Fallout 76 was about launched, but subsequent game updates that put pressure on the game servers. While society is doing its best to keep the game alive by playing roles and events, traditional MMO additions, such as new combat attacks, have fallen. Bethesda had hoped to address these issues with Wastelanders, an update that promised to fix human NPCs. I've spent 20 hours with the new content released today, and I can say Fallout 76 is more fun now.
In fact, the game can now be sustainable. Fallout 76 hammered tricky areas and Bethesda was able to refine the experience. If the player finds something interesting or interesting in Fallout 76, such as building a world or politics, he is at the forefront. There are still some basic flaws here, but Wastelanders have completed the difficult task of forcing me to reinvest in a game that led to her being welcomed.
How it works
Wastelanders takes place a year after Fallout 76, bringing the Fallout franchise back to the Fallout 3 and New Vegas era of conversation design. I can bring my soulmate two people together from all over the arid land, meet people in the world and browse social situations through dialogue trees. Dialogue tests based on special statistics - positive and negative - are back.
You won't find the same depth here as a game like New Vegas. Instead, the game introduced story areas reminiscent of Star Wars: The Old Republic. When I'm in one of these areas everything is fair game and the gameplay gets a bit more organic. When I walked into a bar and saw a man steal the place, my first reaction was pulling and sticking the key blade. Later meetings showed that I could have spoken, intimidated, or dug up to get information. Most quests work this way; the game gives me multiple options to tackle any problem.
"In addition to the story, there is a group of people - we call them residents - who fill the countryside," Jeff Gardiner, project manager at Fallout 76, said in an interview with Polygon. "They have a new dialogue and new interactions, so they now get a lot more out of the Fallout 3 quality experience."
There are four main parts of the content, the first of which is the "start" story around Wayward, a new tape that has emerged and is problematic. Players will also receive matching search strings, two major factions of settlers and invaders. The new content doesn't work as a tutorial, but it starts some new search strings for people to enjoy.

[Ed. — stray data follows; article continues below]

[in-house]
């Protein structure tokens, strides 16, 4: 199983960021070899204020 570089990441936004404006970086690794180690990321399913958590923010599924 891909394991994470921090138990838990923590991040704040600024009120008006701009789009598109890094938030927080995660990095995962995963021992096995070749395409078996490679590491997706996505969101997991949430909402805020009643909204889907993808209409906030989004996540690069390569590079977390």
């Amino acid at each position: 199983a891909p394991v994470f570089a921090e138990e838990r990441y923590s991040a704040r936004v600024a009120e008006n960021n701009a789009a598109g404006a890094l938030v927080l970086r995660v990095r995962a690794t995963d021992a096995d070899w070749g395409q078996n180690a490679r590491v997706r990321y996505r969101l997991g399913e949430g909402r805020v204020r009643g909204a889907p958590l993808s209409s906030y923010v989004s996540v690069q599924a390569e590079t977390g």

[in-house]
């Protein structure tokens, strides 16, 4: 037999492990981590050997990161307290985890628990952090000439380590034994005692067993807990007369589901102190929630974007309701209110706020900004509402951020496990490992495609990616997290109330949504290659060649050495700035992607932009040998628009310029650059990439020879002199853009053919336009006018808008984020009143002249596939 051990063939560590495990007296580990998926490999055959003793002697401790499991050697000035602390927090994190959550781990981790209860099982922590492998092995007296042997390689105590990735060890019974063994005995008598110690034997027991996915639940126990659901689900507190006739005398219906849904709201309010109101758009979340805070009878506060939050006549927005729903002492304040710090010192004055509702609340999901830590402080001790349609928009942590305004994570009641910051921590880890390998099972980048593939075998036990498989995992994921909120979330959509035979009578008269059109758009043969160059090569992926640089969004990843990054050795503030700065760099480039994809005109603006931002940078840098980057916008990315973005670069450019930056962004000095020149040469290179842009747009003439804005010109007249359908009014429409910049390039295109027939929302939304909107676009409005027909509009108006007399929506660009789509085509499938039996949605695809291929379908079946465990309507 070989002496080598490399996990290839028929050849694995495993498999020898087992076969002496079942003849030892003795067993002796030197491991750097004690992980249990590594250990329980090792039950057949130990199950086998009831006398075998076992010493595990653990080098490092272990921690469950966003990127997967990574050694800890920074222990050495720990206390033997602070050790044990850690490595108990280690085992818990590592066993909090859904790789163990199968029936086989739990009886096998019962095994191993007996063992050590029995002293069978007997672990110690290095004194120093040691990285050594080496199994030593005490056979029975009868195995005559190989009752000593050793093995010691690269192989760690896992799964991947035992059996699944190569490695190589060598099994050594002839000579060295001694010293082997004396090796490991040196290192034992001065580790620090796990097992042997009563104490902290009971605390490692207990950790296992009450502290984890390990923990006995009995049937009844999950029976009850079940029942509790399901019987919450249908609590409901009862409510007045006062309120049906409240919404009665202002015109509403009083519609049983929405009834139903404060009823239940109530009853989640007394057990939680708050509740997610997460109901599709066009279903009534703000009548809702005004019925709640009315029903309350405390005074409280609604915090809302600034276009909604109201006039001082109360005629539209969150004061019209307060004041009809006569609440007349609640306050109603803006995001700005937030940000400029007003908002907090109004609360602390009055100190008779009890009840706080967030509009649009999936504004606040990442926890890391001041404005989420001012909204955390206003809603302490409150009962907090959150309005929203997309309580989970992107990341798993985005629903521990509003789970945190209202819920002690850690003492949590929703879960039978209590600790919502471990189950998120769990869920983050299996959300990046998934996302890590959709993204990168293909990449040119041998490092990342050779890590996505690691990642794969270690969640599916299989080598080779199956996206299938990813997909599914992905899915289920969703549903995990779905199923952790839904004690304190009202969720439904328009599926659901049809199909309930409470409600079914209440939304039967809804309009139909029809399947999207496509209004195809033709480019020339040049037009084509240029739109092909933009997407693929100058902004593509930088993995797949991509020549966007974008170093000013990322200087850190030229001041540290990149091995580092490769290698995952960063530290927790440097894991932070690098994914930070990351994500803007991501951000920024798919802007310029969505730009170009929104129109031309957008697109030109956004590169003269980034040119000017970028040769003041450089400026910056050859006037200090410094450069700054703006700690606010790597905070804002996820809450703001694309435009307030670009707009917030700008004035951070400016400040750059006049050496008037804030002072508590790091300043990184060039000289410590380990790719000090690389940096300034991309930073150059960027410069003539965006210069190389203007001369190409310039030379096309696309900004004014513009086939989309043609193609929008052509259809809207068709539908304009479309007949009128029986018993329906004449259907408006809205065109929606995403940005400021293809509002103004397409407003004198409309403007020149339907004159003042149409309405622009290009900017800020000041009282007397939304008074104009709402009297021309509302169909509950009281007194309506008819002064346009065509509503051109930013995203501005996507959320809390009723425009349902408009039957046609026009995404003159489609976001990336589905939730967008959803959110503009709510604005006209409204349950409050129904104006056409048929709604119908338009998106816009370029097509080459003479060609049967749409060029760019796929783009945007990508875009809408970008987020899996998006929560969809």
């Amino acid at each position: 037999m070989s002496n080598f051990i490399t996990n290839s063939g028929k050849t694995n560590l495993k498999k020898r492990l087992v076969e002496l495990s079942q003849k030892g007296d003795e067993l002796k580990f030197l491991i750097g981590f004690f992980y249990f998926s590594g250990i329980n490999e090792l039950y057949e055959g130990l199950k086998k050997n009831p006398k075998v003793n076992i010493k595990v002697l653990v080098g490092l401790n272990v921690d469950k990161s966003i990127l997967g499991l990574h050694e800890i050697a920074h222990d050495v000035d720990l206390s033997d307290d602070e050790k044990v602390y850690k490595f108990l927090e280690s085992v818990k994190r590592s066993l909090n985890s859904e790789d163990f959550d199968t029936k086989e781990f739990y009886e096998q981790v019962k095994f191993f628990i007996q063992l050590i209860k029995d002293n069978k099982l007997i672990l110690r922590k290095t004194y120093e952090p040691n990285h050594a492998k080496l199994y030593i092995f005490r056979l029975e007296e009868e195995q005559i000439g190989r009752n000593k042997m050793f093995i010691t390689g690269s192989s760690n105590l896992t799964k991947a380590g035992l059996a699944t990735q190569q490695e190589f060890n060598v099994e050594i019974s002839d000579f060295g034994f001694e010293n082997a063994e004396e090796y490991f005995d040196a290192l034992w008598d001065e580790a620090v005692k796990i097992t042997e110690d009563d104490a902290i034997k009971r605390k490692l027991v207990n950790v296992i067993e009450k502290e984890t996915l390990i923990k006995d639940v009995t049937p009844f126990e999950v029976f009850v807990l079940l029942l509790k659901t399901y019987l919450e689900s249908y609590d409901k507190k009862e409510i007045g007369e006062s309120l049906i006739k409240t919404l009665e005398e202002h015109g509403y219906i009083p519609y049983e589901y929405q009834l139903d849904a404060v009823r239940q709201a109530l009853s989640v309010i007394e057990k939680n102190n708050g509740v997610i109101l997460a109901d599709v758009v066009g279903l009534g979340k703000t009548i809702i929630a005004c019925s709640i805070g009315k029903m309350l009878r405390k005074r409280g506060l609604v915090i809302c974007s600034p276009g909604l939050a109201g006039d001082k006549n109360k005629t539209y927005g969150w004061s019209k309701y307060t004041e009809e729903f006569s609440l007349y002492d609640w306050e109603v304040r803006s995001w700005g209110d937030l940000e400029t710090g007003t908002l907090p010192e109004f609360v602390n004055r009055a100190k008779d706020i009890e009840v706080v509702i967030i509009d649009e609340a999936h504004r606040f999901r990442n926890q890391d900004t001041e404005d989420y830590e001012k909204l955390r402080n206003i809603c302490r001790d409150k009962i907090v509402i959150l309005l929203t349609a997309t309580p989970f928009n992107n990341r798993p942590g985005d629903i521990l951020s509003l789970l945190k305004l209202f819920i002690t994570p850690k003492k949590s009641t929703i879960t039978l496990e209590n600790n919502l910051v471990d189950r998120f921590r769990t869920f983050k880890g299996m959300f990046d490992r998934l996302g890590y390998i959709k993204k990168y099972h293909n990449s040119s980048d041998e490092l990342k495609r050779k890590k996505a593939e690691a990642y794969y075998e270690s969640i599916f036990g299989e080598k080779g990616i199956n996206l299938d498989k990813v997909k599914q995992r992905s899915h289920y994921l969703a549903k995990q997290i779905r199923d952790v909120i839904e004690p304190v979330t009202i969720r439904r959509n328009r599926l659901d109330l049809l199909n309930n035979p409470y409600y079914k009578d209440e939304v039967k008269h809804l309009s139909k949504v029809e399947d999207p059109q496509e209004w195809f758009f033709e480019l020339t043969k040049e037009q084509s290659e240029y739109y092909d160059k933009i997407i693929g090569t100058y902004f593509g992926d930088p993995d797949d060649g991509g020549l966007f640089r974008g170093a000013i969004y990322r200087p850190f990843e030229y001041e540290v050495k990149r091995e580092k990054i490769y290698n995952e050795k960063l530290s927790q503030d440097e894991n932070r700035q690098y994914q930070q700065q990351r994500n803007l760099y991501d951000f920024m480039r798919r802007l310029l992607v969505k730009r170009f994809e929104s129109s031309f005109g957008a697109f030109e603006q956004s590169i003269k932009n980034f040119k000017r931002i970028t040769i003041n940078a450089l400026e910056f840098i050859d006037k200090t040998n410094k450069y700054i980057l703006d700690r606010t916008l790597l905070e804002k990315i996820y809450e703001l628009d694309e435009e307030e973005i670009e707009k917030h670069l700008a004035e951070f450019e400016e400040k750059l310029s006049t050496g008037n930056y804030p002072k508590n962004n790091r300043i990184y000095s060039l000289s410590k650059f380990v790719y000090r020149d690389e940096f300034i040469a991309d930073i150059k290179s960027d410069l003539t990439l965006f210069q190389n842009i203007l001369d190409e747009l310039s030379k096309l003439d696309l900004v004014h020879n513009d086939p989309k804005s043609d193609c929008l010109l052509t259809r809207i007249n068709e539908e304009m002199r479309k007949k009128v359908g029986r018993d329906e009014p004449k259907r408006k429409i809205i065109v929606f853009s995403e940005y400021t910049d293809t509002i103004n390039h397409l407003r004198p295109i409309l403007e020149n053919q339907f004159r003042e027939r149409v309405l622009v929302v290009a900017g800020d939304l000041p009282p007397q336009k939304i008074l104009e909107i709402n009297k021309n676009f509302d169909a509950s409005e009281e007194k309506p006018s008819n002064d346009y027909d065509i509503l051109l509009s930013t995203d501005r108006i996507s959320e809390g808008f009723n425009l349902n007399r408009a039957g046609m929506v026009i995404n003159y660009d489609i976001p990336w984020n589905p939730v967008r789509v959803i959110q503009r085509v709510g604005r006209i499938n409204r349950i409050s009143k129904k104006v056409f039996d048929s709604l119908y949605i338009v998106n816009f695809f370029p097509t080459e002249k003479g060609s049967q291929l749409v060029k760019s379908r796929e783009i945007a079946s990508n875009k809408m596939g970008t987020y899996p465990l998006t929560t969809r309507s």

The whole looks more character-oriented, with new hostile factions and story-based storytelling elements. Some theories, such as the idea that the entire game is a giant Vault-Tec simulation, should remain mysterious. But other Memetic elements, such as Mothman scholars, have been in the game for a long time now as a wink and a gesture to fans.
Wastelanders don't feel like an all-encompassing solution along the lines of No Man's Sky Next, as a major upgrade refreshes the base experience from top to bottom; instead it gets a little bit bigger. Companions are there, but future updates will make them customizable paper dolls that can be worn and changed to look unique from CAMP to CAMP. Whenever I ask about future plans, developers are immediately alerted - there's a lot more to do with it, Bethesda says, and new tools to make everything happen in the bowl too. This expansion is crucial and we can expect more in the same direction over time.
"We knew we had a lot of companions, so we wanted to make them as interesting and interesting as possible. Gardiner says, the fewer your comrades in the game, the more you have to swing around the gates. Currently, the companions are hanging out in the camp of the player; players can A custom item associated with a specific companion for one Hangout at a time. They sleep in the family, chat and are friendly visitors who assign missions to players to complete in Appalachia.
With these improvements in mind, the question arises: Is Wastelanders intended to be a reward for players who have continued the tournament, or something to bring in new players?
"I'd like to say both. I know this is a cliché answer, but we want this game to appeal to people who love us to tell our stories. We took a lot of that from the world that we built, so we want these people to be thrown, "said Verit Bowdoin, chief designer for Fallout 76. A second look. But of course the fans who stayed with us are the most wonderful people. "
I was someone who rage-quit Fallout 76 after sticking with it for months. I was ready for the game to burn me again this time, too. But Wastelanders won me over. It’s less the content that’s there, and more what it represents — this is a confident, strongly executed new path that allows Fallout 76 to be a well-supported online game rather than a series of floundering experiments. I’m back on the Fallout 76 train, ready to see where this weird game heads next. Welcome to MMOtank for more news about fallout 76.